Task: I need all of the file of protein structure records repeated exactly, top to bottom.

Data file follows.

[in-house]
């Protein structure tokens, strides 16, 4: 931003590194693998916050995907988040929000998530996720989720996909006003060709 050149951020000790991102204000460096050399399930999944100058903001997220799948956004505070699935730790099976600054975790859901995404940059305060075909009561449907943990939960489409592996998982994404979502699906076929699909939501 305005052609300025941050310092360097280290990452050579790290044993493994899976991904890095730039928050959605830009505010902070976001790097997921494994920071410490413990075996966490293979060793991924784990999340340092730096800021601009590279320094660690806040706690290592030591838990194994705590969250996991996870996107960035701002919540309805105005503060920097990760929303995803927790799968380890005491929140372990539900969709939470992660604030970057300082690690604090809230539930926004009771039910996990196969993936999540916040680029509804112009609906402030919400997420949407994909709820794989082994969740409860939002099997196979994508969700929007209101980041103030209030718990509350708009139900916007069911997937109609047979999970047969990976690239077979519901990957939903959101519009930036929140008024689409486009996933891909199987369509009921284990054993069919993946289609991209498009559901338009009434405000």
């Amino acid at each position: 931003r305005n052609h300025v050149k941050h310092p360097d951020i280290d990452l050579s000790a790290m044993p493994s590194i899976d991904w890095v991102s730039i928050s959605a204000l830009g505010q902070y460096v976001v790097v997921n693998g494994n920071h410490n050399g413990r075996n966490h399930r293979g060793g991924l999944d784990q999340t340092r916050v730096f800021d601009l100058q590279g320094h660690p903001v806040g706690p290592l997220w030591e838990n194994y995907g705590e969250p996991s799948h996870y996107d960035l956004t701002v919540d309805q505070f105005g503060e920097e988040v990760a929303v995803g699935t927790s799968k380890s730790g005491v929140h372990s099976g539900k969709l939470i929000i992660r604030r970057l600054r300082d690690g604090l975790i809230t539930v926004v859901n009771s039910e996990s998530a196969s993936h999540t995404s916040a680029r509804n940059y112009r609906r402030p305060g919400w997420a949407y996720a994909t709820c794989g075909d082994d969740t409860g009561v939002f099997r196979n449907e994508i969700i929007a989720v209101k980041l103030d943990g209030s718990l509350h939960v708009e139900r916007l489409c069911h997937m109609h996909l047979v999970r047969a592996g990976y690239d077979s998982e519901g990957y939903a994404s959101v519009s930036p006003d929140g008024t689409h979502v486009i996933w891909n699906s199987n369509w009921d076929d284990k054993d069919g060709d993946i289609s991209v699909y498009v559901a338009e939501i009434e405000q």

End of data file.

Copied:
[in-house]
């Protein structure tokens, strides 16, 4: 931003590194693998916050995907988040929000998530996720989720996909006003060709 050149951020000790991102204000460096050399399930999944100058903001997220799948956004505070699935730790099976600054975790859901995404940059305060075909009561449907943990939960489409592996998982994404979502699906076929699909939501 305005052609300025941050310092360097280290990452050579790290044993493994899976991904890095730039928050959605830009505010902070976001790097997921494994920071410490413990075996966490293979060793991924784990999340340092730096800021601009590279320094660690806040706690290592030591838990194994705590969250996991996870996107960035701002919540309805105005503060920097990760929303995803927790799968380890005491929140372990539900969709939470992660604030970057300082690690604090809230539930926004009771039910996990196969993936999540916040680029509804112009609906402030919400997420949407994909709820794989082994969740409860939002099997196979994508969700929007209101980041103030209030718990509350708009139900916007069911997937109609047979999970047969990976690239077979519901990957939903959101519009930036929140008024689409486009996933891909199987369509009921284990054993069919993946289609991209498009559901338009009434405000």
């Amino acid at each position: 931003r305005n052609h300025v050149k941050h310092p360097d951020i280290d990452l050579s000790a790290m044993p493994s590194i899976d991904w890095v991102s730039i928050s959605a204000l830009g505010q902070y460096v976001v790097v997921n693998g494994n920071h410490n050399g413990r075996n966490h399930r293979g060793g991924l999944d784990q999340t340092r916050v730096f800021d601009l100058q590279g320094h660690p903001v806040g706690p290592l997220w030591e838990n194994y995907g705590e969250p996991s799948h996870y996107d960035l956004t701002v919540d309805q505070f105005g503060e920097e988040v990760a929303v995803g699935t927790s799968k380890s730790g005491v929140h372990s099976g539900k969709l939470i929000i992660r604030r970057l600054r300082d690690g604090l975790i809230t539930v926004v859901n009771s039910e996990s998530a196969s993936h999540t995404s916040a680029r509804n940059y112009r609906r402030p305060g919400w997420a949407y996720a994909t709820c794989g075909d082994d969740t409860g009561v939002f099997r196979n449907e994508i969700i929007a989720v209101k980041l103030d943990g209030s718990l509350h939960v708009e139900r916007l489409c069911h997937m109609h996909l047979v999970r047969a592996g990976y690239d077979s998982e519901g990957y939903a994404s959101v519009s930036p006003d929140g008024t689409h979502v486009i996933w891909n699906s199987n369509w009921d076929d284990k054993d069919g060709d993946i289609s991209v699909y498009v559901a338009e939501i009434e405000q």